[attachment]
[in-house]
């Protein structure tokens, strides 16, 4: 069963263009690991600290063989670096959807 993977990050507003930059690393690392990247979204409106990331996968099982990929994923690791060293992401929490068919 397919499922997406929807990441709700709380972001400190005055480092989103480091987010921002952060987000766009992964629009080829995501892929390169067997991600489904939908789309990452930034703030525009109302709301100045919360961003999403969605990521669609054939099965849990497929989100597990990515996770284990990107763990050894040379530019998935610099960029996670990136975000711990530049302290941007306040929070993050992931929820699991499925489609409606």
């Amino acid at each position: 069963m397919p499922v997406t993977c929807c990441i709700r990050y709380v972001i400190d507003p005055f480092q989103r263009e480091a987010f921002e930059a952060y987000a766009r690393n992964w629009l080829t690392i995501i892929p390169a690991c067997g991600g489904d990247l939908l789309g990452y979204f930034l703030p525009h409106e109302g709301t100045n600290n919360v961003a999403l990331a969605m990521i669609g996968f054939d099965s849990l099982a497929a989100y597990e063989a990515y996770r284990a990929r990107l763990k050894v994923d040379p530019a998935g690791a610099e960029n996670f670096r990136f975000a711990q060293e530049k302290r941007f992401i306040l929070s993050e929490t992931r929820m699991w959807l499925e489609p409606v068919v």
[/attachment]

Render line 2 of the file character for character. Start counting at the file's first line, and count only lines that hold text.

């Protein structure tokens, strides 16, 4: 069963263009690991600290063989670096959807 993977990050507003930059690393690392990247979204409106990331996968099982990929994923690791060293992401929490068919 397919499922997406929807990441709700709380972001400190005055480092989103480091987010921002952060987000766009992964629009080829995501892929390169067997991600489904939908789309990452930034703030525009109302709301100045919360961003999403969605990521669609054939099965849990497929989100597990990515996770284990990107763990050894040379530019998935610099960029996670990136975000711990530049302290941007306040929070993050992931929820699991499925489609409606």